GAM Systematic, a division of Swiss asset manager GAM, is investing in research and development related to artificial intelligence and big data to ensure it is at the center of what it thinks will result in a restructuring of the industry.
GAM Systematic grew out of the firm’s acquisition last year of multistrategy systematic manager Cantab Capital Partners, which has $4.1 billion in institutional assets. The quant shop was part of the first wave of quantitative investing, replacing discretionary managers with computer algorithims to make investment decisions. The firm says AI and big data will represent the next wave.
“Implementing algorithms that quantitatively sift through large amounts of data was a revolution. AI and big data is the next step change, or ‘scientization,’ of investing,” says Matthew Killeya, head of research for GAM Systematic. He adds that clients — seeing the potential of self-driving cars and programs like Google’s AlphaGo, which beat the world champion player of the Asian board game Go last year — are asking whether these types of advances can be applied to investments.
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Killeya says one area GAM is focused on is building algorithms to make sense of text — including news articles, speeches or reports — and then creating sentiment indices. Whether daily news or online market chatter is positive or negative toward a security could be a valuable data point, he says. Although there are multiple third-party vendors that analyze text, GAM insists on building its own proprietary systems, in part because of the nuances in interpreting this type of information.
“With a third party, we could make more progress more quickly, but there would be less transparency into how the numbers are derived,” he says. “It’s important to understand what your systems are doing, rather than buying a stream of numbers,” adds Tom Howat, GAM Systematic’s chief technology officer.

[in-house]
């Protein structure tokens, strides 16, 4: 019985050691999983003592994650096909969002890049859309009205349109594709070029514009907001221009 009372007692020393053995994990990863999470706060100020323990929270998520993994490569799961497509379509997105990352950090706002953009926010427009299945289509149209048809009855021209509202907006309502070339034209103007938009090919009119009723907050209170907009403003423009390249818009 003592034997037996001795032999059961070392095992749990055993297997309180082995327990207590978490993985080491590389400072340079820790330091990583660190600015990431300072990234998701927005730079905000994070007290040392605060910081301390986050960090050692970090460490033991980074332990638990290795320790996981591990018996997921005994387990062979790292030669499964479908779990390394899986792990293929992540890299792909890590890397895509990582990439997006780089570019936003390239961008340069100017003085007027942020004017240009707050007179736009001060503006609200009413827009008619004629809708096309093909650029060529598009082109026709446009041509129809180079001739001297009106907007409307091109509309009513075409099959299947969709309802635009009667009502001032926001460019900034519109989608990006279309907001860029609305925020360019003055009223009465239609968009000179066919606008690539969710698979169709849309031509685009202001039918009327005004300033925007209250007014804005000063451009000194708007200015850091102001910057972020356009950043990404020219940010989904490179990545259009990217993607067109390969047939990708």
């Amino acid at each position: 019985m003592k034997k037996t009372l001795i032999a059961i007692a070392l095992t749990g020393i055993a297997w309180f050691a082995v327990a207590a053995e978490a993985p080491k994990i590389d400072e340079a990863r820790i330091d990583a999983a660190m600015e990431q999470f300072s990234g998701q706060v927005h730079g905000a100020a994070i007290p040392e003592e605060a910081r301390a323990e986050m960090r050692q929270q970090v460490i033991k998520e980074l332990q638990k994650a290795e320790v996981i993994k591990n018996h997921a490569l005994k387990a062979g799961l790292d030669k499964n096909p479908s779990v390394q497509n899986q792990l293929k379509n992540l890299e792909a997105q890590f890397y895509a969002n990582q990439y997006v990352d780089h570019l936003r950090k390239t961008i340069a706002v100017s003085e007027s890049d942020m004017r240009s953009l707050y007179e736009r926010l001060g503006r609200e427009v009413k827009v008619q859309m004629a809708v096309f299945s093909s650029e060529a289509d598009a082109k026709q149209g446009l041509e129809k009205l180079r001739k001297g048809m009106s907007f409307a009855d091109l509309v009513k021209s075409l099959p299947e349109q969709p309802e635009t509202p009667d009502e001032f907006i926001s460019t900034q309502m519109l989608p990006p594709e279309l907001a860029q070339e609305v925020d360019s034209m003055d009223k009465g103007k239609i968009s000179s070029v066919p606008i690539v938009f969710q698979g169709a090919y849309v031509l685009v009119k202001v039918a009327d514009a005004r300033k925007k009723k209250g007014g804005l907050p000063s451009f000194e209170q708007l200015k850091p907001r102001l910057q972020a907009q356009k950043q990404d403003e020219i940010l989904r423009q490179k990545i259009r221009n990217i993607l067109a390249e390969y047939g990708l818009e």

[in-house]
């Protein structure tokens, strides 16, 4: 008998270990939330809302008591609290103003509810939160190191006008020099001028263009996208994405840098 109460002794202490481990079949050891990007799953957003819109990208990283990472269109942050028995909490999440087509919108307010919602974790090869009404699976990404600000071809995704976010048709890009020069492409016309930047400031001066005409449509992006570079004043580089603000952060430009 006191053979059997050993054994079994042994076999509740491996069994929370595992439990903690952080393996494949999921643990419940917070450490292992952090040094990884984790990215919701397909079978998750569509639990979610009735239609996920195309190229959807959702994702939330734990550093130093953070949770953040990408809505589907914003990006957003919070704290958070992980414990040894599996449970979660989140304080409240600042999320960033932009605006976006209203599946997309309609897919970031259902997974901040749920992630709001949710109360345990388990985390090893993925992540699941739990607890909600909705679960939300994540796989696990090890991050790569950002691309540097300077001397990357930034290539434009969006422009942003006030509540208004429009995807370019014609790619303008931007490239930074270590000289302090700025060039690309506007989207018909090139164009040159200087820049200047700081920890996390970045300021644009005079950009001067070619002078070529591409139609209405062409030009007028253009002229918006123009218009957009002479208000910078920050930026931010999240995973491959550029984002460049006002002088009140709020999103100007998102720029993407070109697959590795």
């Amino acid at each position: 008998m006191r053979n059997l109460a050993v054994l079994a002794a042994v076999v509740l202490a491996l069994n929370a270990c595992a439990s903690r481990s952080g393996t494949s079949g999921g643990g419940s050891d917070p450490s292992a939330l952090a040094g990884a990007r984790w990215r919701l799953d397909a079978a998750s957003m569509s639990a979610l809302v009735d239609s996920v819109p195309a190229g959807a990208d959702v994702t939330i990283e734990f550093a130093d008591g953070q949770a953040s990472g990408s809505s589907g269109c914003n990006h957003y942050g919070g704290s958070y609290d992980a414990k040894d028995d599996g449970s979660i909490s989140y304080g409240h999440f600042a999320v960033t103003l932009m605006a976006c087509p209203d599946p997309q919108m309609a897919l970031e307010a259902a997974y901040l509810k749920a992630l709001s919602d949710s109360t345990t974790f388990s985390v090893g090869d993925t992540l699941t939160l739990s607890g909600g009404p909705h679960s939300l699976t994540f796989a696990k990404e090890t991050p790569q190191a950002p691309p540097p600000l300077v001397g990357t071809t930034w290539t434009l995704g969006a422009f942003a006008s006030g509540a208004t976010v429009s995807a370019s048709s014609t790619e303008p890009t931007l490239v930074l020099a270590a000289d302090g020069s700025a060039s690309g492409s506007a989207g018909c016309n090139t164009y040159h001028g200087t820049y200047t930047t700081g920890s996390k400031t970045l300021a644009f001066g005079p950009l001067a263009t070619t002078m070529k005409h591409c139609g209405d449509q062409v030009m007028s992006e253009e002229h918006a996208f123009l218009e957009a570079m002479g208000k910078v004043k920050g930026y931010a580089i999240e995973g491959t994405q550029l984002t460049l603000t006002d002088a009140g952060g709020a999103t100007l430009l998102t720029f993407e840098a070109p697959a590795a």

GAM is also evaluating how to use weather data, including the specific amount of sunlight or rainfall in a given location, which would affect agricultural markets or securities like Kansas wheat futures contracts. Another data point GAM is looking at is the location of ships. Publicly available information shows, for example, a ship’s cargo, capacity, schedule, and other data. Killeya says delays or difficulties that a ship may encounter can affect the price of commodities.
“We can invest in coal, for instance, and transportation is a critical link in the price of coal. That could give us an information edge and enable us to have a better-informed portfolio,” says Killeya.
New data sets are turning up daily, and GAM can only seriously evaluate a small fraction of them. “There are many people knocking on our door with everything from aerial photos of gas tanks in China to hotel room bookings,” says Killeya. “All these things are fascinating, but we don’t have infinite resources.”
Anthony Lawler, co-head of GAM Systematic, says the firm has used machine learning — albeit in a less advanced form than what is now available — for ten years to perform tasks such as scrubbing data and helping with trade execution. Although Lawler thinks machine learning will have a big impact on GAM and the industry, he says it’s important not to get carried away with the hype around these technologies. “Think of it as another avenue of normal research; not something that is totally game changing,” he says. “At least yet.”